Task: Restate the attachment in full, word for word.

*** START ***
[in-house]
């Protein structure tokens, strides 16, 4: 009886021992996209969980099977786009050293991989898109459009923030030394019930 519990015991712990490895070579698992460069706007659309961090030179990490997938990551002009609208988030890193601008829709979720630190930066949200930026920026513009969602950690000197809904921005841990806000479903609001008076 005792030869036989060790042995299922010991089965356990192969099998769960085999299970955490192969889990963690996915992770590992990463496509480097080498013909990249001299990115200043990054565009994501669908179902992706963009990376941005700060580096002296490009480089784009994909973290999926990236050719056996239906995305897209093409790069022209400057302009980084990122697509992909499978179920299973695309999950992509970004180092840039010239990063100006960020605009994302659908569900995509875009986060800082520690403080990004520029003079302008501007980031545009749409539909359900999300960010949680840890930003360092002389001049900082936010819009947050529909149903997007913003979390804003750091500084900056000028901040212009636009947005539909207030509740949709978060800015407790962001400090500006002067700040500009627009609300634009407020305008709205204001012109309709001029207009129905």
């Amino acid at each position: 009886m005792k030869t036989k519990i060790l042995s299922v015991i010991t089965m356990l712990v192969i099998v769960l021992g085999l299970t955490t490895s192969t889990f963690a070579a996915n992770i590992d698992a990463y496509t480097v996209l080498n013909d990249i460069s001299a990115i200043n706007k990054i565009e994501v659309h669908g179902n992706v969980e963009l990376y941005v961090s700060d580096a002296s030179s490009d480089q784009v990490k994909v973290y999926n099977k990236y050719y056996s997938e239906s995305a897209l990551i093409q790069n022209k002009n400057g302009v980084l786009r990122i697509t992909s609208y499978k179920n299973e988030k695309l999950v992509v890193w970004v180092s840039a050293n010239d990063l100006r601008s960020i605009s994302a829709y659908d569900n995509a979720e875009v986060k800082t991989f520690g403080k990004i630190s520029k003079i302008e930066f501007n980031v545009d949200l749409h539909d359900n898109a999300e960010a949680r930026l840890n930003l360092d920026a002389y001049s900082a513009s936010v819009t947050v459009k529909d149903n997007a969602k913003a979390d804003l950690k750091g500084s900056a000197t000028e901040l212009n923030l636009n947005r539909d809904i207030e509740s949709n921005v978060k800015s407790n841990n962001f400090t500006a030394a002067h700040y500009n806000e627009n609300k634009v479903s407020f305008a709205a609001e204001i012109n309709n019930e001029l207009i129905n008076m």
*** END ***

[in-house]
């Protein structure tokens, strides 16, 4: 009886021992996209969980099977786009050293991989898109459009923030030394019930 519990015991712990490895070579698992460069706007659309961090030179990490997938990551002009609208988030890193601008829709979720630190930066949200930026920026513009969602950690000197809904921005841990806000479903609001008076 005792030869036989060790042995299922010991089965356990192969099998769960085999299970955490192969889990963690996915992770590992990463496509480097080498013909990249001299990115200043990054565009994501669908179902992706963009990376941005700060580096002296490009480089784009994909973290999926990236050719056996239906995305897209093409790069022209400057302009980084990122697509992909499978179920299973695309999950992509970004180092840039010239990063100006960020605009994302659908569900995509875009986060800082520690403080990004520029003079302008501007980031545009749409539909359900999300960010949680840890930003360092002389001049900082936010819009947050529909149903997007913003979390804003750091500084900056000028901040212009636009947005539909207030509740949709978060800015407790962001400090500006002067700040500009627009609300634009407020305008709205204001012109309709001029207009129905």
């Amino acid at each position: 009886m005792k030869t036989k519990i060790l042995s299922v015991i010991t089965m356990l712990v192969i099998v769960l021992g085999l299970t955490t490895s192969t889990f963690a070579a996915n992770i590992d698992a990463y496509t480097v996209l080498n013909d990249i460069s001299a990115i200043n706007k990054i565009e994501v659309h669908g179902n992706v969980e963009l990376y941005v961090s700060d580096a002296s030179s490009d480089q784009v990490k994909v973290y999926n099977k990236y050719y056996s997938e239906s995305a897209l990551i093409q790069n022209k002009n400057g302009v980084l786009r990122i697509t992909s609208y499978k179920n299973e988030k695309l999950v992509v890193w970004v180092s840039a050293n010239d990063l100006r601008s960020i605009s994302a829709y659908d569900n995509a979720e875009v986060k800082t991989f520690g403080k990004i630190s520029k003079i302008e930066f501007n980031v545009d949200l749409h539909d359900n898109a999300e960010a949680r930026l840890n930003l360092d920026a002389y001049s900082a513009s936010v819009t947050v459009k529909d149903n997007a969602k913003a979390d804003l950690k750091g500084s900056a000197t000028e901040l212009n923030l636009n947005r539909d809904i207030e509740s949709n921005v978060k800015s407790n841990n962001f400090t500006a030394a002067h700040y500009n806000e627009n609300k634009v479903s407020f305008a709205a609001e204001i012109n309709n019930e001029l207009i129905n008076m």